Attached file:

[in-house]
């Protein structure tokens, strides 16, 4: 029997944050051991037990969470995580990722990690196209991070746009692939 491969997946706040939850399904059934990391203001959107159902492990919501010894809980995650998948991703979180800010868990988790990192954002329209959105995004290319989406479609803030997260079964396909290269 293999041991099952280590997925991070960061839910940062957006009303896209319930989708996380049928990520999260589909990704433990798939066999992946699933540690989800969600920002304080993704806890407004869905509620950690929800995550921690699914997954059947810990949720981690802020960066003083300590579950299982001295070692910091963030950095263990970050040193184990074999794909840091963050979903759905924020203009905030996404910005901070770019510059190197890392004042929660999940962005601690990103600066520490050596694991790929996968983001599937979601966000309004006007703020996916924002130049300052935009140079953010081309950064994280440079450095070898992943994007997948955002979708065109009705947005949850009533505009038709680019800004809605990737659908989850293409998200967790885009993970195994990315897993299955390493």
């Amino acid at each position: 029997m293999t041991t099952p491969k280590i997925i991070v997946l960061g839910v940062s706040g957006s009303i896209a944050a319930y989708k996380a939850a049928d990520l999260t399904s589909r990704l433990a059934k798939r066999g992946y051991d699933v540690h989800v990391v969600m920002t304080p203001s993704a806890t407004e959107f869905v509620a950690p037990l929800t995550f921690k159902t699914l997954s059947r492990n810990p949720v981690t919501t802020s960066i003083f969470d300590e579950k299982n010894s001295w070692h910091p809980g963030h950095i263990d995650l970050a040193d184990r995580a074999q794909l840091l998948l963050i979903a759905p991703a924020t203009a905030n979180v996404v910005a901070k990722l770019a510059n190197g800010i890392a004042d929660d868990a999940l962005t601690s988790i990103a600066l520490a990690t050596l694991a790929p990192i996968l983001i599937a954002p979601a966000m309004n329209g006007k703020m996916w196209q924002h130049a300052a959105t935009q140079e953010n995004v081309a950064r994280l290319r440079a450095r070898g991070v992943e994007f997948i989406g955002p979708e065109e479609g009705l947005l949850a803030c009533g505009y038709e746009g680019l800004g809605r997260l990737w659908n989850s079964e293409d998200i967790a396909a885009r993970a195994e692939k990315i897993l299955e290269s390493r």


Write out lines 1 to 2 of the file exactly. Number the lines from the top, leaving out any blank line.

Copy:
[in-house]
């Protein structure tokens, strides 16, 4: 029997944050051991037990969470995580990722990690196209991070746009692939 491969997946706040939850399904059934990391203001959107159902492990919501010894809980995650998948991703979180800010868990988790990192954002329209959105995004290319989406479609803030997260079964396909290269 293999041991099952280590997925991070960061839910940062957006009303896209319930989708996380049928990520999260589909990704433990798939066999992946699933540690989800969600920002304080993704806890407004869905509620950690929800995550921690699914997954059947810990949720981690802020960066003083300590579950299982001295070692910091963030950095263990970050040193184990074999794909840091963050979903759905924020203009905030996404910005901070770019510059190197890392004042929660999940962005601690990103600066520490050596694991790929996968983001599937979601966000309004006007703020996916924002130049300052935009140079953010081309950064994280440079450095070898992943994007997948955002979708065109009705947005949850009533505009038709680019800004809605990737659908989850293409998200967790885009993970195994990315897993299955390493």